March 2017

My visit to Yushukan, the Japanese military museum located within Yasukuni shrine.


This is a Mitsubishi A6M "Zero" fighter. The Zero is a remarkable aircraft, and its early success contributed to the belief that Japan could succeed militarily. Technically, the Zero was ahead of its time. Its design was in response to a government request for a fighter having almost impossible performance figures as regards range, speed, maneuverability and armament. Only a single designer, Jiro Horikoshi of Mitsubishi, thought it might be possible to meet the design specifications. The key issue was to reduce weight, however, the government stipulated a minimum g-load factor. Horikoshi reasoned that structural elements under tension were more likely capable of returning to their original shape than elements under compression, thus elements under tension (i.e. fuselage longerons) could be designed to lower stress requirements (and therefore be made lighter). The Zero achieved speeds not previously seen; this was all the more remarkable since the engine (~850 HP) was 30-50% less powerful than contemporary US aircraft engines (the US was more advanced in design and manufacture of aeronautical engines than Japan). Under the unusually high speeds of the Zero elevator deflection was far too responsive, forcing pilots to alter their control input as the aircraft speed varied (demanding a much lighter touch at high speed). Horikoshi addressed this issue by having connecting hardware between yolk and elevator stretchable, in so doing, high speed deflections were reduced and the control input by the pilot was the same over a wide range of speed. Mass balances and control tabs on moveable surfaces also reduced the aerodynamic load over a wide range of speeds. Due principally to its lightness and techniques of efficient long range flight the Zero had 2-3x the range of other fighters, and was vastly more maneuverable than other fighters (winning in dogfights). Furthermore, the addition of large caliber canon gave the Zero lethal firepower. The tradeoff was armor protection for the pilot (there was none!) and self-sealing fuel tanks (there were none!). Early on in China and against existing fighters the Zero achieved a kill ratio of around 10 enemy planes shot down for each Zero lost. Thus, Japan had a critical technical advantage in air superiority, and it was felt that 1 zero was worth 5-10 enemy fighters (thus, a relatively small air force could expect to be victorious over a much larger one). This was true at the start of WW2, however, it did not take long for the US, with its vast engineering and manufacturing capability, to produce fighters that outclassed (and vastly outnumbered) the Zero. Japan did not have the resources to rapidly develop and deploy a successor, so the Zero soldiered on until the end of the war - fighting a war of attrition it could not hope to win.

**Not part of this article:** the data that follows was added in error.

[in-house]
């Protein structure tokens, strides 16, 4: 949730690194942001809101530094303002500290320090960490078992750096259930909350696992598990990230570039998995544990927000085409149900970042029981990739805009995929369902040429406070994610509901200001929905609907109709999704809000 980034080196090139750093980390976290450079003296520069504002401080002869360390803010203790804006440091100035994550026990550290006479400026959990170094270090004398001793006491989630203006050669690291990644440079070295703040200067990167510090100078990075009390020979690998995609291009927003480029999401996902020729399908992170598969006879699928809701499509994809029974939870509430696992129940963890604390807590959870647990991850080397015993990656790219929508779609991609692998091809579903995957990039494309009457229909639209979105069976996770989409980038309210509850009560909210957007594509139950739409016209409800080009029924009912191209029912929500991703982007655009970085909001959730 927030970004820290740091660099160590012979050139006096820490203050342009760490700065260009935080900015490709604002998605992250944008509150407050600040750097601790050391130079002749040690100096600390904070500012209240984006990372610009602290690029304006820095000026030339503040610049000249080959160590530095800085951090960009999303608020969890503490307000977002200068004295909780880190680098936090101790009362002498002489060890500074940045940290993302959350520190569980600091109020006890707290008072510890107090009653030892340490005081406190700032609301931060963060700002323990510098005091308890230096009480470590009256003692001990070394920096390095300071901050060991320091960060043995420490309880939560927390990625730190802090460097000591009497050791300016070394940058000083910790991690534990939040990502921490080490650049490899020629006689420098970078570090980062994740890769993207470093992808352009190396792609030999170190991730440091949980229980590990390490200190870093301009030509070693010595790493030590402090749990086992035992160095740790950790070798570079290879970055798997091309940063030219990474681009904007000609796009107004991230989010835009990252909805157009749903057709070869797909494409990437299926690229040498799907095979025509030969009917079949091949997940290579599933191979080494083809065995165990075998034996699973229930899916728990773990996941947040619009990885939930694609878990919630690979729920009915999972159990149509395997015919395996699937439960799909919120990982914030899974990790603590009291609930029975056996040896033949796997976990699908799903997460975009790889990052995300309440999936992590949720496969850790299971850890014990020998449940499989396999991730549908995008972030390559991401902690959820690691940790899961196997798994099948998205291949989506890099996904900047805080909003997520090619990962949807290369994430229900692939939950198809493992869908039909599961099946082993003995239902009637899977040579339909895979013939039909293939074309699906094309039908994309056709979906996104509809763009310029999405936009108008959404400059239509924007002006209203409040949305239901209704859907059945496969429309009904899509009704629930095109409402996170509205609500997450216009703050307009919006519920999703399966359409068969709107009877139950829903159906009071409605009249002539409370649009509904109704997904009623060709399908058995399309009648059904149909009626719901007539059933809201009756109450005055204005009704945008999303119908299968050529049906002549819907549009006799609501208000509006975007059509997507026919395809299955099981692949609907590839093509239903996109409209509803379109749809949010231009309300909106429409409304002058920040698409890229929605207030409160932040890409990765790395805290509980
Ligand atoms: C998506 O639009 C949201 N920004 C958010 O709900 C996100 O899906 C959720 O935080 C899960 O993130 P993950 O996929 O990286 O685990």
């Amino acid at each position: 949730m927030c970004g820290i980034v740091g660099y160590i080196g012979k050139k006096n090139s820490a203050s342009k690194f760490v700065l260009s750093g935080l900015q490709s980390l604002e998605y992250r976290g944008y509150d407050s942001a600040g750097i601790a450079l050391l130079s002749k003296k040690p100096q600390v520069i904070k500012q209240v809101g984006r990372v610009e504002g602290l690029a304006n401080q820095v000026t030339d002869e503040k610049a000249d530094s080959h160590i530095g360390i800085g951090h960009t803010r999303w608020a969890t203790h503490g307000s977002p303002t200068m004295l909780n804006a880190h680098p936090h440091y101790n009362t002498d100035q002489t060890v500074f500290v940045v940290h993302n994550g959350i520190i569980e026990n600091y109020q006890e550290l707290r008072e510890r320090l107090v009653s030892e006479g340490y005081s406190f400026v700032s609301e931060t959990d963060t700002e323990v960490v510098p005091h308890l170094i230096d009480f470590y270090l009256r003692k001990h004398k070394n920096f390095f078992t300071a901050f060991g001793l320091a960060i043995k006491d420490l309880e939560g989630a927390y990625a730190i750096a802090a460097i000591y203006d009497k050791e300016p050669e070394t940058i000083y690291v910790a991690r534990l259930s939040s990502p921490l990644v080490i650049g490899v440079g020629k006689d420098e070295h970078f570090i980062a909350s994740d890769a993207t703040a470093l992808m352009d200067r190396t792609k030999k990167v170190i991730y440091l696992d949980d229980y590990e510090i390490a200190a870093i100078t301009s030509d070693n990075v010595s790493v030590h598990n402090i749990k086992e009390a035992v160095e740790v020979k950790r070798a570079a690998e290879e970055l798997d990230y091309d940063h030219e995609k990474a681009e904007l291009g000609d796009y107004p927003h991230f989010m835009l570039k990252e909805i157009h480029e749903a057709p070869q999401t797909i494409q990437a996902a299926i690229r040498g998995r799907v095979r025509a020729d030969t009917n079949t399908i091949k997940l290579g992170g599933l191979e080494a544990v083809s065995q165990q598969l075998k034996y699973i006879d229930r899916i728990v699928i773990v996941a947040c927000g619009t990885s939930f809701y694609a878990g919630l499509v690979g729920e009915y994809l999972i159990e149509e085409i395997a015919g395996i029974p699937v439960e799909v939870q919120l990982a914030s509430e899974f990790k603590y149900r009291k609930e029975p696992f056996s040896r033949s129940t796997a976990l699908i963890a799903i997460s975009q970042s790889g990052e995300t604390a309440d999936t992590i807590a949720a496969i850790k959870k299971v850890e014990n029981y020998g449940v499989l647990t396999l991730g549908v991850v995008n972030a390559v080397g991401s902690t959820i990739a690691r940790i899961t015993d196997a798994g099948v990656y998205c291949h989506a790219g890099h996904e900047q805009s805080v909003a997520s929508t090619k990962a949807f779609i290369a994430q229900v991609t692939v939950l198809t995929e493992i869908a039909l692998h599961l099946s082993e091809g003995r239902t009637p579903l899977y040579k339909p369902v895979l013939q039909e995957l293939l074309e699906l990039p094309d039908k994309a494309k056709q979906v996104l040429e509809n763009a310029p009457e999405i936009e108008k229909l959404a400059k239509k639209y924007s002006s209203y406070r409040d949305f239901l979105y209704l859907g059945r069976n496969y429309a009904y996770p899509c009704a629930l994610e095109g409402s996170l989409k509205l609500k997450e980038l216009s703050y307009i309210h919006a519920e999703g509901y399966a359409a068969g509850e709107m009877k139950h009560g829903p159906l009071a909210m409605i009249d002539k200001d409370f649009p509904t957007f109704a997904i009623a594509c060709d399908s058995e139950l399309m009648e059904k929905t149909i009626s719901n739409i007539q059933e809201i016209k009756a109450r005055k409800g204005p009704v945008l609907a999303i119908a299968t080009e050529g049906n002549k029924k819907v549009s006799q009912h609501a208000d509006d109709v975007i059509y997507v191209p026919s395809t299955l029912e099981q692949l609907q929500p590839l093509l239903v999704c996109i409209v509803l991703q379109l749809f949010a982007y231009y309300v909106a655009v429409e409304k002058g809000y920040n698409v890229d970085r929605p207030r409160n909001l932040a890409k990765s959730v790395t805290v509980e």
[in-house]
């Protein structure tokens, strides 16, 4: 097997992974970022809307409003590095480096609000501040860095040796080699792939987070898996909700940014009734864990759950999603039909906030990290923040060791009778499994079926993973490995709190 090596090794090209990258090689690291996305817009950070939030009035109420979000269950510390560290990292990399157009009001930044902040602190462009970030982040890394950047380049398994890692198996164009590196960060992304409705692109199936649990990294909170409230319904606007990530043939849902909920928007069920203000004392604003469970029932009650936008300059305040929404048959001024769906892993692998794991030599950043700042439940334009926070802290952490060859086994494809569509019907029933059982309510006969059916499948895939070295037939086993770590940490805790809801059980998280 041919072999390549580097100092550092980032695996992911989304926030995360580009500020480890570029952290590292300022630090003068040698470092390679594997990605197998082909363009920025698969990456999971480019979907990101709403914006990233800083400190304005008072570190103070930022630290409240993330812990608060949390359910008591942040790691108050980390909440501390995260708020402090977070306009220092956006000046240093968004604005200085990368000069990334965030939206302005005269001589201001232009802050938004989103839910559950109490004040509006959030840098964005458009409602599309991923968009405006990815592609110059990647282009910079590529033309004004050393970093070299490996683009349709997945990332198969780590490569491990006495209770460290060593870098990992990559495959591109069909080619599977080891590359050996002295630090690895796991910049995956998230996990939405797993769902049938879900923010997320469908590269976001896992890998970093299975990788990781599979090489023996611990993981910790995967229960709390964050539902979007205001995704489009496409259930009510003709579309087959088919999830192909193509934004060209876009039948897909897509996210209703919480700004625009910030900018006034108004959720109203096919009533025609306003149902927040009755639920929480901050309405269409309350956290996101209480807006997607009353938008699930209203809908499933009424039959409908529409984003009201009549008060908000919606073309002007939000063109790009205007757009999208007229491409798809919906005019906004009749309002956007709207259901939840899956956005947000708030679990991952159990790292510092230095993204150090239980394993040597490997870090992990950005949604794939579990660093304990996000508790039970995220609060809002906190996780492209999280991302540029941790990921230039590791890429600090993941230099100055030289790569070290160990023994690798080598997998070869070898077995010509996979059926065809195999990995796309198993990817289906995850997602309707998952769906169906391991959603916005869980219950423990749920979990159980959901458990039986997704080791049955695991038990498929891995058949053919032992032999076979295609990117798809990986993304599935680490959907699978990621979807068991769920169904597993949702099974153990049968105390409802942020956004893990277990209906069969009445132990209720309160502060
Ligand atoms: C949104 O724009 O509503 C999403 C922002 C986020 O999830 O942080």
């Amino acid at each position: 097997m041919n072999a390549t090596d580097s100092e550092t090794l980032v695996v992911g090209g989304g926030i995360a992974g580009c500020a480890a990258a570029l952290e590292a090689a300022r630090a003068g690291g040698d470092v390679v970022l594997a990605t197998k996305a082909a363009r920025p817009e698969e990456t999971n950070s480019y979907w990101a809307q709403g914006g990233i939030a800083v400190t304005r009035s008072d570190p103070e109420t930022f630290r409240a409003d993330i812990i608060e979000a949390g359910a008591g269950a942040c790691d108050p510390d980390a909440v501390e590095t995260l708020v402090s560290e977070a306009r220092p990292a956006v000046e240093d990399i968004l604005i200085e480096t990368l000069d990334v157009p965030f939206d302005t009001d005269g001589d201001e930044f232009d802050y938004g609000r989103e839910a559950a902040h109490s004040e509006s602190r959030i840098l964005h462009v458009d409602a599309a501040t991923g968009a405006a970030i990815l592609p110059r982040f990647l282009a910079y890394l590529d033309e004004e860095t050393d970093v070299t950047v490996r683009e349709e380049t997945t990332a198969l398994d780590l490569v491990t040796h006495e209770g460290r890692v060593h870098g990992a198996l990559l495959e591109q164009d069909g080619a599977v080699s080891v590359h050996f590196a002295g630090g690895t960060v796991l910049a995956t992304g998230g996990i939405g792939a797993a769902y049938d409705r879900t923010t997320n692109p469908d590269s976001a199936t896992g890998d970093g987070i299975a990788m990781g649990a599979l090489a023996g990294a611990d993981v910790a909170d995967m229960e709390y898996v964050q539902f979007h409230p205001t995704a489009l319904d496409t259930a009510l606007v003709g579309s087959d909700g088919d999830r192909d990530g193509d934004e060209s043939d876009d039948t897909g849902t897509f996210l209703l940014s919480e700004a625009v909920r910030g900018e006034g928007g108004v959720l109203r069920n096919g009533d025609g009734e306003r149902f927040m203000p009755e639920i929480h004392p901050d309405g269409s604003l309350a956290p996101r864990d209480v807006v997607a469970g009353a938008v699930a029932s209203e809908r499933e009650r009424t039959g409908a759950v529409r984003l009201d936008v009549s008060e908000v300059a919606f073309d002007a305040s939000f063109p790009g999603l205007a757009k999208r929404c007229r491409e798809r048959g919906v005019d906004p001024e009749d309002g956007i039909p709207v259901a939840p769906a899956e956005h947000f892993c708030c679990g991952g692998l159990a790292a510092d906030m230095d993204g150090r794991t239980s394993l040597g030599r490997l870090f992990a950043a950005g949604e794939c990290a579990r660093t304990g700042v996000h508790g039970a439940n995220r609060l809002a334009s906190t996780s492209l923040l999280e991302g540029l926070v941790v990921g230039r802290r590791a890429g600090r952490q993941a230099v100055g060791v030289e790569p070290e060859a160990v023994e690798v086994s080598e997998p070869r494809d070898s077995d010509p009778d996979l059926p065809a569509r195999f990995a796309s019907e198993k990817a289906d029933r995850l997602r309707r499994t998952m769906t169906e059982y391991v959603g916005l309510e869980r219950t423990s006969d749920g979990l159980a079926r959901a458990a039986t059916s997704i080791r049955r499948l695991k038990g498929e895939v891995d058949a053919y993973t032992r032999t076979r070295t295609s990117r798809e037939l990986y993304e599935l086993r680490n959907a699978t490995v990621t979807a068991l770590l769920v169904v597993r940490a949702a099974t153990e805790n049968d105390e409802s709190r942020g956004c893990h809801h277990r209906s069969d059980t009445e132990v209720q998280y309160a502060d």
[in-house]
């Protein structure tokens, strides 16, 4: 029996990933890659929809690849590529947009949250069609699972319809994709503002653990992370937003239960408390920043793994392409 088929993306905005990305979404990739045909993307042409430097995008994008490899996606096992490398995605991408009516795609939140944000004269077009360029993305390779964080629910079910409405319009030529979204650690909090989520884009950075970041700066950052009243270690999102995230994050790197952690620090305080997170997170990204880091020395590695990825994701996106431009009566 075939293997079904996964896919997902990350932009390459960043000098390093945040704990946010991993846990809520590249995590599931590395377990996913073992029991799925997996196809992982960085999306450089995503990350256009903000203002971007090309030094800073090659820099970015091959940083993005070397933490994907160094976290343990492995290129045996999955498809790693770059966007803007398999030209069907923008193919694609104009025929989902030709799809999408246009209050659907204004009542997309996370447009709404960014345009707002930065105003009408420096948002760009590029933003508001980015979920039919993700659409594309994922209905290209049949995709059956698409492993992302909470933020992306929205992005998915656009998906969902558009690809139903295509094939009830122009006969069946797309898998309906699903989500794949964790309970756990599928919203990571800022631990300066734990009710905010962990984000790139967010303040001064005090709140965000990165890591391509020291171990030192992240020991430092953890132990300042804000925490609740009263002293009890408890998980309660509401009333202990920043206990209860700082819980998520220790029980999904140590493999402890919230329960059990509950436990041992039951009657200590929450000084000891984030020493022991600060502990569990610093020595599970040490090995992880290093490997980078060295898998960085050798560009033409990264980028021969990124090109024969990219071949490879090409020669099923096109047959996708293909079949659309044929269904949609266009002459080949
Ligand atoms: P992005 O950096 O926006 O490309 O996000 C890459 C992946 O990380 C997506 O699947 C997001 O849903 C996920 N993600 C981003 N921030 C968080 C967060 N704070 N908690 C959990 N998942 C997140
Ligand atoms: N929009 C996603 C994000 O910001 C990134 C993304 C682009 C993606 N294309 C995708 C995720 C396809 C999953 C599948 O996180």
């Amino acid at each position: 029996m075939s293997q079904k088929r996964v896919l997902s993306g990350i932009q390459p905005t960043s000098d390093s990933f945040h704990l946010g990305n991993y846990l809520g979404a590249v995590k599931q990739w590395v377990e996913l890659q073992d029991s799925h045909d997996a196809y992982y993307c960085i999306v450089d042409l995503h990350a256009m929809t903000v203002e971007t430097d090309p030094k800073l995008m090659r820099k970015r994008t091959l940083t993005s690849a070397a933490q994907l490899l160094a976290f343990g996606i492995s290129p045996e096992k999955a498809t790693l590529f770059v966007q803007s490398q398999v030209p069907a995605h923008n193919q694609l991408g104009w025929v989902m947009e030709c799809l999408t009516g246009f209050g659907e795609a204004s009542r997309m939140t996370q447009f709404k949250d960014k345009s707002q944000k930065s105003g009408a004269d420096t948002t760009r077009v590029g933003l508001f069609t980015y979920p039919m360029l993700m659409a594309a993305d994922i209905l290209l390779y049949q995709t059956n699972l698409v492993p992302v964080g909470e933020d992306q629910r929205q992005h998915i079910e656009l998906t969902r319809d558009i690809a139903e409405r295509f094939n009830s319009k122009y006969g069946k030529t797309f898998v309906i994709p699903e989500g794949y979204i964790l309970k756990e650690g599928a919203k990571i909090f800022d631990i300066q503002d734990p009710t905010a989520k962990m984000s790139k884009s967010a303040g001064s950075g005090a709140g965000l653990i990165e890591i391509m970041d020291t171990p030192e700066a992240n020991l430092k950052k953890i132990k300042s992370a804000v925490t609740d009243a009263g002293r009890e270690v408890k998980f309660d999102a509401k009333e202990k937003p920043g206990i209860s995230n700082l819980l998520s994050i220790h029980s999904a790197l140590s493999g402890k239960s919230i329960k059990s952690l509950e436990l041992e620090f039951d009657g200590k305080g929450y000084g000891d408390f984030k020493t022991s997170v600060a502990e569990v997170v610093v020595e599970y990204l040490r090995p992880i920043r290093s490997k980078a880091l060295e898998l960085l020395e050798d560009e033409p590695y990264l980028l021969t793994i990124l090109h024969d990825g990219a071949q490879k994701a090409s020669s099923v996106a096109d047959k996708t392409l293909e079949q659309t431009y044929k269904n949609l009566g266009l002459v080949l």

This is a type 89 15 cm fortress cannon. It saw use on one of the islands of the Japanese empire. The notable features of this cannon is the extensive shrapnel damage - most of it is located near the breech, indicating a savage battle, one in which the attackers were targeting the soldiers loading and firing the weapon. Also notable is that there were no survivors among the Japanese soldiers manning this gun. As was commonly the case, they fought until the last man was killed. Surrender was not considered even though the outcome was obvious in advance.


This is an Ohka flying bomb. The entire front half of the plane is a bomb. It is essentially a guided missile - with the pilot serving as the "analog computer" controlling its trajectory. An obvious aspect of the design is the relatively small wing; thus, the aircraft has a high wing-loading and therefore high speed in flight. In the rear of the craft are three solid rocket motors that accelerated the speed to ~500 miles an hour, after which the craft glided to its destination. The small size and high speed made it very difficult to hit with anti-aircraft fire, and the human pilot made it highly adaptable in its flight path. The pilot was, of course, a "consumable".


This is a Kaiten - it was developed from a torpedo into a "manually piloted" torpedo. Japan had the most modern torpedoes in the world during WW2. The notable aspect was that their engines were combustion engines that utilized oxygen-enriched gas as oxidizer. Thus compared to other torpedoes (many of which utilized compressed gas) the Japanese torpedoes left only a very small trail of bubbles (making them difficult to visually spot and avoid), and also gave them a remarkable range (up to 24 miles!).

These weapons consistently demonstrate a remarkably callous attitude towards the average Japanese soldier by the military leaders of the time. Further evidence of this is that, as with any military, there were individual examples of heroism among average soldiers, sailors and pilots, but such acts were not recognized or rewarded (e.g. by commendations or medals). Additionally, while the US would send out flying boats to rescue downed fighter pilots, the Japanese would simply consider such pilots as lost in action. Thus, the expectations of the average Japanese soldier were to sacrifice for the country with little consideration for their humanity or value beyond their military utility. Furthermore, it was obvious early in the war that there was no hope of Japan winning, yet instead of surrendering the military and political leadership felt it was appropriate to consume their soldiers in futile action (in principle, until the last man).  In some sense, the Yasukuni shrine seems to be an effort to redress a past national failing, and recognize the humanity of the WW2 soldiers. As evidence of this, the museum is filled with thousands of pictures of soldiers - providing an individual name and face to the countless fallen.